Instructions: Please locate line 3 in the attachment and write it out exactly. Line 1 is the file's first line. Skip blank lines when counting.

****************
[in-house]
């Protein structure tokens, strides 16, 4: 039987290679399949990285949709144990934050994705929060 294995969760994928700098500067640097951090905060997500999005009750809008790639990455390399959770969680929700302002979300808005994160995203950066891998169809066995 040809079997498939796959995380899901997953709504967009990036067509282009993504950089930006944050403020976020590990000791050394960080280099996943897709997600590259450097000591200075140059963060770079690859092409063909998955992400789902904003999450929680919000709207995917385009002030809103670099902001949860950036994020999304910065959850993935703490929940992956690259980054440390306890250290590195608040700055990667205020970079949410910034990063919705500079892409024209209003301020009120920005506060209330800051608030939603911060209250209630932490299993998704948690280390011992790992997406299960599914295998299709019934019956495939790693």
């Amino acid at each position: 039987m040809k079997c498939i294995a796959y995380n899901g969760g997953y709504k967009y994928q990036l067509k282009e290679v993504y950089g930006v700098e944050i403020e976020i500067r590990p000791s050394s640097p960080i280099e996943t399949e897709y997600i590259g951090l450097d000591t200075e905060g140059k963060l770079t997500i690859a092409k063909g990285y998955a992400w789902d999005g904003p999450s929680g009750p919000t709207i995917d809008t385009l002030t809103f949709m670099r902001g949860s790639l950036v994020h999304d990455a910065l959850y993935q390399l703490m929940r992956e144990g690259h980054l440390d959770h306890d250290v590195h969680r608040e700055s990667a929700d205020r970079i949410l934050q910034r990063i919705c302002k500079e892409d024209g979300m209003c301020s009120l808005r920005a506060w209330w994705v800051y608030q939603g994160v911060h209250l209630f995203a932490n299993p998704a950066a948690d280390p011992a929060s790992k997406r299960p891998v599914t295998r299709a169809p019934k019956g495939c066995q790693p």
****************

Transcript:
């Amino acid at each position: 039987m040809k079997c498939i294995a796959y995380n899901g969760g997953y709504k967009y994928q990036l067509k282009e290679v993504y950089g930006v700098e944050i403020e976020i500067r590990p000791s050394s640097p960080i280099e996943t399949e897709y997600i590259g951090l450097d000591t200075e905060g140059k963060l770079t997500i690859a092409k063909g990285y998955a992400w789902d999005g904003p999450s929680g009750p919000t709207i995917d809008t385009l002030t809103f949709m670099r902001g949860s790639l950036v994020h999304d990455a910065l959850y993935q390399l703490m929940r992956e144990g690259h980054l440390d959770h306890d250290v590195h969680r608040e700055s990667a929700d205020r970079i949410l934050q910034r990063i919705c302002k500079e892409d024209g979300m209003c301020s009120l808005r920005a506060w209330w994705v800051y608030q939603g994160v911060h209250l209630f995203a932490n299993p998704a950066a948690d280390p011992a929060s790992k997406r299960p891998v599914t295998r299709a169809p019934k019956g495939c066995q790693p």